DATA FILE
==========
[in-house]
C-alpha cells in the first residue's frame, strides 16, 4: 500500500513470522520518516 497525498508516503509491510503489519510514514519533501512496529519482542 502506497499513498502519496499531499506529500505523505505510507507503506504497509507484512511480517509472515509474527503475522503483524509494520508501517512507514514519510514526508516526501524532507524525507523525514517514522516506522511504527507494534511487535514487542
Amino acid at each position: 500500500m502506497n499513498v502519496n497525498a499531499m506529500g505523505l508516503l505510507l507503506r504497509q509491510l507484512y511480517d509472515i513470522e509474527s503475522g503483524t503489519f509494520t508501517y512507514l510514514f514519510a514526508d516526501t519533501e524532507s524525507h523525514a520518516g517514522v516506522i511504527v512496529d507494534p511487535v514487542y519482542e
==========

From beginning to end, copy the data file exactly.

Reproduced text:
[in-house]
C-alpha cells in the first residue's frame, strides 16, 4: 500500500513470522520518516 497525498508516503509491510503489519510514514519533501512496529519482542 502506497499513498502519496499531499506529500505523505505510507507503506504497509507484512511480517509472515509474527503475522503483524509494520508501517512507514514519510514526508516526501524532507524525507523525514517514522516506522511504527507494534511487535514487542
Amino acid at each position: 500500500m502506497n499513498v502519496n497525498a499531499m506529500g505523505l508516503l505510507l507503506r504497509q509491510l507484512y511480517d509472515i513470522e509474527s503475522g503483524t503489519f509494520t508501517y512507514l510514514f514519510a514526508d516526501t519533501e524532507s524525507h523525514a520518516g517514522v516506522i511504527v512496529d507494534p511487535v514487542y519482542e